With the support of Gandel Foundation we have embarked on a project to support schools to implement evidence-based and effective, school to work transition and career development for students with a disability.
Ticket to Work is excited to announce that we are writing to you from our new home at the Brotherhood of St Laurence (BSL). BSL works alongside people experiencing disadvantage to address the fundamental causes of poverty in Australia.
Michelle the National Manager for Ticket To Work talks to the Centre for Disability Employment Research and Practice (CDERP) about Ticket to Work. Michelle discusses the program, enablers, outcomes and the path forward.
Work is a fundamental part of adult life and the 'Ticket To Work' initiative, works to provide employment opportunities for young people with disability. Ticket To Work has helped over 1400 high school students transition into paid work.
Check out Jack's "can-do" attitude and the work he's doing at a Melbourne nursery.
Ticket to Work supports students with disability to transition to employment. We found the more you do in school the more likely you are to be successful in getting a job after school. This poster provides options and pathways to assist you in finding employment.
On Tuesday the 13th of August NDS’s Acting CEO David Moody, spoke to the ABC about Ticket to Work and our role in improving employment opportunities and outcomes for young people with disability. Jack Voltz is one of 1,400 young people who have managed to find employment through Ticket to Work.
Young people with disability in Australia are not successfully transitioning from school to work, which has lifelong economic and social implications for the individual, their families and our society. We share findings from our research.
The changing world of work will benefit people with disability if given the right supports including skill development, career education and pathway planning. PricewaterhouseCooper Australia (PwC) suggest that 44% or 5.1 million current Australian jobs are at risk of digital disruption in 20 years and 75% of the fastest growing occupations require STEM skills.
NDS Ticket to Work recently hosted a group of visiting specialist teachers from Goheung and Suncheon Sunhye schools in Korea. Our international guests requested the visit to learn more about school to work transition education in Australia and to find effective ways to adapt learnings for Korean special education.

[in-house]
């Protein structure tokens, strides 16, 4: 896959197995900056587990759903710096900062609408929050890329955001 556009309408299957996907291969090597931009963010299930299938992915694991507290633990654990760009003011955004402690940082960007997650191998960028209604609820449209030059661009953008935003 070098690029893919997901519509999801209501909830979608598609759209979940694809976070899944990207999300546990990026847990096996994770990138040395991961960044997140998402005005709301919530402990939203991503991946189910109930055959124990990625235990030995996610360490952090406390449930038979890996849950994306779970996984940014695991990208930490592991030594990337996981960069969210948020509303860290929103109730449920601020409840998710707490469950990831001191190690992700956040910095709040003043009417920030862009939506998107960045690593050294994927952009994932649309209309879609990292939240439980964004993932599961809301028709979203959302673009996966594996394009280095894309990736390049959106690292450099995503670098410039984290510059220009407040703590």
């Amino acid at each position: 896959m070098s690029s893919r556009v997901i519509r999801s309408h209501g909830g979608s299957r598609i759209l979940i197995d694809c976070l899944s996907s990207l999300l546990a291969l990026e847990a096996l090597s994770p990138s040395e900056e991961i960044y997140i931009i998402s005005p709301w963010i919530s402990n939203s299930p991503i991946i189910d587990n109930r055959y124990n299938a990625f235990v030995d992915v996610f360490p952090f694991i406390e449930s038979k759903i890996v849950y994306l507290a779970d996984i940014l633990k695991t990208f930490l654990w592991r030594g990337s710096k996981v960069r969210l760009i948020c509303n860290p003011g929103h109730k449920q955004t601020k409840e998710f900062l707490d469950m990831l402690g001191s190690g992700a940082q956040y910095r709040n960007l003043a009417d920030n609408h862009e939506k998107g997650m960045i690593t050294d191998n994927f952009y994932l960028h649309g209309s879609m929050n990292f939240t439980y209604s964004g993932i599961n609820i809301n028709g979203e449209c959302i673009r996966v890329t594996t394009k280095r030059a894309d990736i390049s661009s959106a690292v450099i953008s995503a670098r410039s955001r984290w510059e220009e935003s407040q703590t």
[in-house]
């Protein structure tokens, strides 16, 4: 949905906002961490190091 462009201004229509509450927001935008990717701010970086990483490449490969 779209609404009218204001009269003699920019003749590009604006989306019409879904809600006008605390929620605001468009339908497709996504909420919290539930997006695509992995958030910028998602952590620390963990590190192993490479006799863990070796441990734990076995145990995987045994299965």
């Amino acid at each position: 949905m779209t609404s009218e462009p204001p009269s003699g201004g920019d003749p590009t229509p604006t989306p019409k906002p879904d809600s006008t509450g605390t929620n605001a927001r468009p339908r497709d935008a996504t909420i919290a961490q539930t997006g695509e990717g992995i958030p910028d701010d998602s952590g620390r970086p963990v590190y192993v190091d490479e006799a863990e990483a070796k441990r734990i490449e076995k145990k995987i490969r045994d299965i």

We are pleased to announce some exciting news, we were successful in getting three years funding for Ticket to work. With the funding we are looking at furthering our resources and support to the networks, in-line with the Ticket to Work approach.
Sky News broadcast a segment on Ticket to Work – NDS’s school-to-work initiative for young people with disability – featuring NDS Chief Executive Ken Baker and Julian McAlpine, a Year 11 student and canteen worker.
Over 1,000 young people with disability have found work thanks to Ticket to Work Networks. Ticket to Work links schools, employment services and employers to young jobseekers with disability allowing them to focus on their employment dreams in a safe and supportive environment.
National Disability Services (NDS) recently presented at two International Conferences on Ticket to Work and how improving outcomes for people with disability through the Vocational Education and Training system can lead to work opportunities.
Bega Valley business chambers, schools, career services and other supporters met recently to create a Ticket to Work network, increasing career options for young people with a disability. Led by WorkAbility, the South East NSW Ticket to Work Partnership Network’s informal and formal partners.
This document was created to assist when exploring post school open employment options. The document has three sections that look at sector collaboration, build capacity and supported skills development and activities.
In short, the evidence strongly suggests it does. Completing a Vocational Education and Training (VET) qualification not only strongly improves the chances of getting a job, but also keeping it (Polidano et al. 2010).
Evidence shows that young people with disability are able to thrive in open employment when prepared and supported while at school through a coordinated approach. A new evaluation report shows that Ticket to Work, an initiative of National Disability Services, is providing effective school-to-work transition supports for young people with disability.
NDS is excited to announce that Ticket to Work is expanding into a number of National Disability Insurance Scheme (NDIS) sites. The growth of Ticket to Work will enable it to continue to create employment opportunities for young people with disability in Australia.
The current transition to employment support systems are largely failing Australian young people with disability and condemning these young people to a marginalised and dependant life with reduced opportunity for social and economic participation, according to a new report by Ticket to Work.
In a mere seven months of Australian Government funding Ticket to Work has shown that … well … it works! Ticket to Work is an initiative that brings communities together to improve the transition and employment outcomes of young people with disability.
Students, teachers, schools, educators and employers were winners in the fifth year of the prestigious Bayside Glen Eira Kingston Applied Learning Awards, including some young people that have been undertaking Ticket to Work activities.
Ticket to Work, a School Based Apprenticeship and Traineeship (SBAT) program for students with intellectual disabilities, is the 2013 recipient of a Victorian ‘Education and Excellence Award’. Ticket to Work won the Department of Education and Early Childhood Development (DEECD) ‘Outstanding Youth Pathways and Transitions Award’ after being shortlisted from amongst many other worthy secondary schools.